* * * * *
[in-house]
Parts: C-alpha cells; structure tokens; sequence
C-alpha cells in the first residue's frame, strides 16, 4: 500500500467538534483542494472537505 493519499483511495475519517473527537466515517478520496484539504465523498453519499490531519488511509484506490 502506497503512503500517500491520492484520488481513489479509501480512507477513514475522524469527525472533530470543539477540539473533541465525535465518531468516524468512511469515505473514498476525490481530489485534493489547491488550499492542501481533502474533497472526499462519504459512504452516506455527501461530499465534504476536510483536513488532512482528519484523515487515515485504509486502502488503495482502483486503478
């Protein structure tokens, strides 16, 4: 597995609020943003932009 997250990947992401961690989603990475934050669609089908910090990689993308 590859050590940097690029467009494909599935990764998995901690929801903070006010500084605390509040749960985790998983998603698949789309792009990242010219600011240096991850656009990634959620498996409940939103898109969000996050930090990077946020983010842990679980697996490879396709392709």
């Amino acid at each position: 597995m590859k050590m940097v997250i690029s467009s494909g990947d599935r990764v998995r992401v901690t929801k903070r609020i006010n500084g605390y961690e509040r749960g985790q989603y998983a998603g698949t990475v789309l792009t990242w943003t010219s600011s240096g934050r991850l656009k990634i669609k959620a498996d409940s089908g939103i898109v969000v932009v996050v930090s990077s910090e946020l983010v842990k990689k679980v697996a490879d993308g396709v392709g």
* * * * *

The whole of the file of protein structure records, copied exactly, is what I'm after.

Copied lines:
[in-house]
Parts: C-alpha cells; structure tokens; sequence
C-alpha cells in the first residue's frame, strides 16, 4: 500500500467538534483542494472537505 493519499483511495475519517473527537466515517478520496484539504465523498453519499490531519488511509484506490 502506497503512503500517500491520492484520488481513489479509501480512507477513514475522524469527525472533530470543539477540539473533541465525535465518531468516524468512511469515505473514498476525490481530489485534493489547491488550499492542501481533502474533497472526499462519504459512504452516506455527501461530499465534504476536510483536513488532512482528519484523515487515515485504509486502502488503495482502483486503478
């Protein structure tokens, strides 16, 4: 597995609020943003932009 997250990947992401961690989603990475934050669609089908910090990689993308 590859050590940097690029467009494909599935990764998995901690929801903070006010500084605390509040749960985790998983998603698949789309792009990242010219600011240096991850656009990634959620498996409940939103898109969000996050930090990077946020983010842990679980697996490879396709392709």
């Amino acid at each position: 597995m590859k050590m940097v997250i690029s467009s494909g990947d599935r990764v998995r992401v901690t929801k903070r609020i006010n500084g605390y961690e509040r749960g985790q989603y998983a998603g698949t990475v789309l792009t990242w943003t010219s600011s240096g934050r991850l656009k990634i669609k959620a498996d409940s089908g939103i898109v969000v932009v996050v930090s990077s910090e946020l983010v842990k990689k679980v697996a490879d993308g396709v392709g």